Does Veeam Believe Only Agentless Backups Are Acceptable



  • @scottalanmiller said in Hyper-V replication, Starwind, or something else?:

    @doyler3000 said in Hyper-V replication, Starwind, or something else?:

    Is there something else I should be looking at that provides option 1 or 2 at lesser cost/complexity?

    Without more details as to what is driving decisions, I'd use KVM, Starwind, and Veeam agent based.

    Why, even Starwind (Anton) prefers agentless & Veeam's main products are all agentless.



  • @fateknollogee said in Hyper-V replication, Starwind, or something else?:

    @scottalanmiller said in Hyper-V replication, Starwind, or something else?:

    @doyler3000 said in Hyper-V replication, Starwind, or something else?:

    Is there something else I should be looking at that provides option 1 or 2 at lesser cost/complexity?

    Without more details as to what is driving decisions, I'd use KVM, Starwind, and Veeam agent based.

    Why, even Starwind (Anton) prefers agentless & Veeam's main products are all agentless.

    Not the place to discuss, we covered this well about why this is effectively a necessity in another thread over the weekend. No one should "prefer" anything, that makes no sense. It should be the "right tool for the right job". Agentless is awesome, when you have the right situation for it, which I almost never see. My main issue with it is that it is deployed incorrectly almost always based on the belief that it is magic. That Veeam is a company that started by pioneering agentless is really not relevant and would never influence the decision. Microsoft used to be the world's largest UNIX maker, does that imply that using Hyper-V means we should only do so with UNIX workloads? Of course not, it's an unrelated fact.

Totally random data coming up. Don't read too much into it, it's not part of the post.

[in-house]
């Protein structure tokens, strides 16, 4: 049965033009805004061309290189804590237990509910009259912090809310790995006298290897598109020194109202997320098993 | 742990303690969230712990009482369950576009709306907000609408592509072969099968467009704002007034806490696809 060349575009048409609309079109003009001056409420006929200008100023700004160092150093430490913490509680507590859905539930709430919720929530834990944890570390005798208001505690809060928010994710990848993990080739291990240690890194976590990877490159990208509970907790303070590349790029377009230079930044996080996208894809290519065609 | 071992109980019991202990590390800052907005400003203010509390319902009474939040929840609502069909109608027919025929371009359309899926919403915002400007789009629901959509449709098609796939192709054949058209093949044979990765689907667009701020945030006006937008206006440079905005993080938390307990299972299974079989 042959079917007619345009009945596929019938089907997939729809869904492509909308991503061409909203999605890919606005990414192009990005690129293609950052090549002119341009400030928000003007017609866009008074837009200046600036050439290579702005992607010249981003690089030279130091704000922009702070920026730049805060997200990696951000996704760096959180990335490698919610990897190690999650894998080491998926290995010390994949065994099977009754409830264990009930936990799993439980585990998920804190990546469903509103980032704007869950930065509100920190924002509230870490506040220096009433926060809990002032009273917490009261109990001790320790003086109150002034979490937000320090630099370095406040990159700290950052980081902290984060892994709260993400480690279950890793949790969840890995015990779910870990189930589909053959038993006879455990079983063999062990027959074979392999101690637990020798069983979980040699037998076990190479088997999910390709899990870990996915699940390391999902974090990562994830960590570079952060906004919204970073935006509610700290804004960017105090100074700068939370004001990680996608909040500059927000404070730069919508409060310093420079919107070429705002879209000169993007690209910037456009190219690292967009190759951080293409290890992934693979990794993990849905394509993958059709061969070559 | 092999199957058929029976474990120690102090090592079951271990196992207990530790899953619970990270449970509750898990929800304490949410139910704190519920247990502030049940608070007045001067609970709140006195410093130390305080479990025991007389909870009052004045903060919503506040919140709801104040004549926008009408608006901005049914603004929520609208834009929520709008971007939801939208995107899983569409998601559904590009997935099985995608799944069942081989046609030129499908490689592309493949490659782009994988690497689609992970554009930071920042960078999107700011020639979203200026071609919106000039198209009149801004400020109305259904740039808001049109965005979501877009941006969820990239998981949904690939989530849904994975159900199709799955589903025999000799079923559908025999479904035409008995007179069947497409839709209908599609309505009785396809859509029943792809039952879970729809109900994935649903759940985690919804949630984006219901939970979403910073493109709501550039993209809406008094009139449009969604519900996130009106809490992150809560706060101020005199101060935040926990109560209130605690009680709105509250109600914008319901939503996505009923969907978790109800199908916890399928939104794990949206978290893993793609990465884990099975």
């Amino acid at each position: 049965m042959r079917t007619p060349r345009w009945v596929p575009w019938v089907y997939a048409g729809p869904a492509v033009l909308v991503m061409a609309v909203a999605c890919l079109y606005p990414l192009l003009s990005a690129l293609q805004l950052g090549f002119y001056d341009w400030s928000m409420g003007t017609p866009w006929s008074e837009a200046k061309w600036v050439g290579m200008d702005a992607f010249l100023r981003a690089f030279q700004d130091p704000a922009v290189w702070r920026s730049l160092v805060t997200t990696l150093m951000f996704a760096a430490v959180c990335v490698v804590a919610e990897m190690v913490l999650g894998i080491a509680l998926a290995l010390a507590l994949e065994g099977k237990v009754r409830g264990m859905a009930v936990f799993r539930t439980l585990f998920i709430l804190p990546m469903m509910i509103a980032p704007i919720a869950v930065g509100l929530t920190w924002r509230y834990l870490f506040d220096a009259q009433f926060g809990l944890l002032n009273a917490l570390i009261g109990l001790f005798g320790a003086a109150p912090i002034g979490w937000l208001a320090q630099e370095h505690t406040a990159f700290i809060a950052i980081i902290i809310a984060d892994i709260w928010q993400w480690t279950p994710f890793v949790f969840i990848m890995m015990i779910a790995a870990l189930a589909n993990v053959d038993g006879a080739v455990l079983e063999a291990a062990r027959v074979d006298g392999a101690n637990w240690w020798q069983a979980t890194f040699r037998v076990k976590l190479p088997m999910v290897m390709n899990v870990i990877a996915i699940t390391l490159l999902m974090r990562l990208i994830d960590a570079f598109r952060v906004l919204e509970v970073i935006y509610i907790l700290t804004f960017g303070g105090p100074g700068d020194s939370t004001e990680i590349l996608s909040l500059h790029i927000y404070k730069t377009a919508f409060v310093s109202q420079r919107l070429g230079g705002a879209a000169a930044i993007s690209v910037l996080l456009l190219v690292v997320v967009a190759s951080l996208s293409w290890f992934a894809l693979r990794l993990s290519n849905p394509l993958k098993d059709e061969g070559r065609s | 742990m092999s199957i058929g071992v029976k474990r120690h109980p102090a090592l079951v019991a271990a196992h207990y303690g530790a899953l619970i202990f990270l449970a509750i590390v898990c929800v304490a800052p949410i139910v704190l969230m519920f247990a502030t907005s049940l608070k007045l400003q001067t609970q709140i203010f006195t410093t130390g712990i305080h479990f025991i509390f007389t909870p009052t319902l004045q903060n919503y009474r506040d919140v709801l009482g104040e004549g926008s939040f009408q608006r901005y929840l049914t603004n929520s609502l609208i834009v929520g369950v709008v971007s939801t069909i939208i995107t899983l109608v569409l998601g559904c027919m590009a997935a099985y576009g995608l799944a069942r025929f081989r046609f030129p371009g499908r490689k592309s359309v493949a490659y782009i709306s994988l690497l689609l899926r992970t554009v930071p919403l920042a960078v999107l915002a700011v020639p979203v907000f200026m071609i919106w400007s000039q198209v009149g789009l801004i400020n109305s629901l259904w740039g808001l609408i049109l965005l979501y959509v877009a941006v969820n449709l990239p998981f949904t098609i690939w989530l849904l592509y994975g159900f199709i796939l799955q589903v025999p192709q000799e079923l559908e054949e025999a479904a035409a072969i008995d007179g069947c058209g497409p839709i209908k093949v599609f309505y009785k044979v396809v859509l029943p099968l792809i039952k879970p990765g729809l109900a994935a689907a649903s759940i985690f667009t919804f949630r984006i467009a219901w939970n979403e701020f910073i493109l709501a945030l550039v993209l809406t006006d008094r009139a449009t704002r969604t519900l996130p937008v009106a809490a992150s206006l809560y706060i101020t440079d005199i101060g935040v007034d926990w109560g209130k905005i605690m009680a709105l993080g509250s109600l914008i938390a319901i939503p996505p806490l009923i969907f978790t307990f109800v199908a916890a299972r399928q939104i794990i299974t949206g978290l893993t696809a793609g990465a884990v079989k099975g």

• @scottalanmiller Maybe you should tell Veeam they're doing it all wrong since their biggest & best selling products are agentless & btw Veeam's next big release is also agentless.



  • @fateknollogee said in Hyper-V replication, Starwind, or something else?:

    @scottalanmiller Maybe you should tell Veeam they're doing it all wrong since their biggest & best selling products are agentless & btw Veeam's next big release is also agentless.

    You are putting words in both my mouth and Veeam's mouth. Veeam is a business built on agentless. You are basically saying that because a company makes profit on something, that makes it right for consumers. That makes zero sense. Veeam is a business, they make what makes money.

    Second, Veeam ALSO makes a big deal of building out their agent based systems. So the association of Veeam and their recommendation being agentless is totally incorrect. They make and sell that, and it's the best in the business, no question. But they also make agent based. So, by your logic, you've now accused Veeam of telling themselves that they got it wrong by having both.

    Do you see why this makes no sense?



  • Given that Veeam agentless can't be used in all scenarios, this also puts the idea that only agentless is okay in general, or for them, into question. How can something that can't be used for loads of normal scenarios, and really critical ones, be the only possible answer?

    First, nothing in IT is always the answer. There are some bad ideas that are never the answer, of course. But nothing is an always.



  • Some Veeam history... Veeam entered the backup market to make a niche product, not a "do everything for everyone" product. They saw an opportunity for a new kind of backup leveraging new technology available in part of the industry. They made, and continue to make, a great product that works in this space. They have since branched out into the far more broad general use case space as well, not wanting to be limited to that "one trick pony" scenario.